Editorial: A Titanic collision looms; carbon tax on the docket

By:  Angelo Lynn

A Titanic collision looms

Climate change was back in the news this week as an international panel of scientists released a report that found — with 95 percent certainty — that human activity is the cause of most of the temperature increases of recent decades. More importantly, it warns that sea levels could potentially rise by more than three feet by the end of the century if carbon emissions continue to accellerate. Storms, as demonstrated in recent years, are predicted to be more fierce and more frequent.

The report, the fifth of the Intergovernmental Panel on Climate Change since it was founded in 1988, is significant because it puts to rest claims of skeptics that human activity has little bearing on climate change. The group’s summaries, which are published every five or six years, are used by nations around the world as “the definitive assessment of the risks of climate change,” according to a recent report in the New York Times.

Of particular concern is a new estimate that temperatures could increase from a low of 2.7 degrees Fahrenheit to above 5 degrees, with a higher probability of seeing more than a 5-degree increase if carbon dioxide levels double by the end of the century. The study reported that the levels of carbon dioxide in the atmosphere have increased by 41 percent since the Industrial Revolution (start of the 20th century). Scientists said temperatures would likely increase more at the poles, possibly as much as 10 degrees F, leading to widespread melting of land ice and extreme heat waves.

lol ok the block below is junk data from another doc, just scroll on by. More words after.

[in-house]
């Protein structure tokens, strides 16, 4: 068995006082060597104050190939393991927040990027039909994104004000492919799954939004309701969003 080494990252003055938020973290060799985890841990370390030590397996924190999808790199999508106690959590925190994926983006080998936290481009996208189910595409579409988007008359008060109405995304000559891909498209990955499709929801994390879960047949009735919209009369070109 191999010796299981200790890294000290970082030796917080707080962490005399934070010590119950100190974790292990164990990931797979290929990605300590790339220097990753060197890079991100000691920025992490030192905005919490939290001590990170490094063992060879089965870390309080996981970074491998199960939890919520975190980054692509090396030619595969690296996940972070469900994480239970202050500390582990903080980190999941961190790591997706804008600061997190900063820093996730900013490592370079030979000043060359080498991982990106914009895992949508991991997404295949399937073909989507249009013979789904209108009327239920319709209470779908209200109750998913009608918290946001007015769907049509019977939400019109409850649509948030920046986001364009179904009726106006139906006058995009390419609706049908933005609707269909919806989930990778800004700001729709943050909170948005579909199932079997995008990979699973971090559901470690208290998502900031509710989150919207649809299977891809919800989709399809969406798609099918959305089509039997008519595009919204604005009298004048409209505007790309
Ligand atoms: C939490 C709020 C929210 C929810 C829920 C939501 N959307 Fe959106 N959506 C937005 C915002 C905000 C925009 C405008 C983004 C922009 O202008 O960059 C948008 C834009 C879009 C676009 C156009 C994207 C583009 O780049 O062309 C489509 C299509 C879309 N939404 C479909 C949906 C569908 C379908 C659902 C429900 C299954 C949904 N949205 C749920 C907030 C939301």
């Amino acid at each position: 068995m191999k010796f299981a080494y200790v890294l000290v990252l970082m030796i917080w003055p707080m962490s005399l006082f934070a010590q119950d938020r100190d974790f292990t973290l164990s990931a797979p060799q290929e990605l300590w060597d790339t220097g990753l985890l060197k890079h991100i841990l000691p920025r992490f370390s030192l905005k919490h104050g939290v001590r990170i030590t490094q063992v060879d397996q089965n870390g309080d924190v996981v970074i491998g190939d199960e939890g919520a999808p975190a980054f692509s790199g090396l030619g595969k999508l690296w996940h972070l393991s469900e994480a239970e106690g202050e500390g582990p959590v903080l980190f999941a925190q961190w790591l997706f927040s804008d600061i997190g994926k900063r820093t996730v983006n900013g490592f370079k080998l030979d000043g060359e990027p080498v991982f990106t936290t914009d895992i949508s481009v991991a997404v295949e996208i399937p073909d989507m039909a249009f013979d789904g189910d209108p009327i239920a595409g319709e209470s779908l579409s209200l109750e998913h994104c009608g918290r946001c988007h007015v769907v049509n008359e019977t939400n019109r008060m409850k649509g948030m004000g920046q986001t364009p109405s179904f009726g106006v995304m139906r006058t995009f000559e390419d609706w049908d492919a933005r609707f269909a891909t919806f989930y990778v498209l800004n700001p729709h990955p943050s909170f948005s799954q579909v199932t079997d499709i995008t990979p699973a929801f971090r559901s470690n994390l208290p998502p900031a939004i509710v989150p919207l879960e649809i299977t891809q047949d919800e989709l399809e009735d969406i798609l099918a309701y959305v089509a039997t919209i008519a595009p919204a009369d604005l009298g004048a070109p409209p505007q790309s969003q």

If, on the other hand, countries were successful in limiting the increase of carbon dioxide to the most optimistic levels, increases in the rise of sea levels could be held to as little as 10 inches, just two inches more than was seen in the past century.

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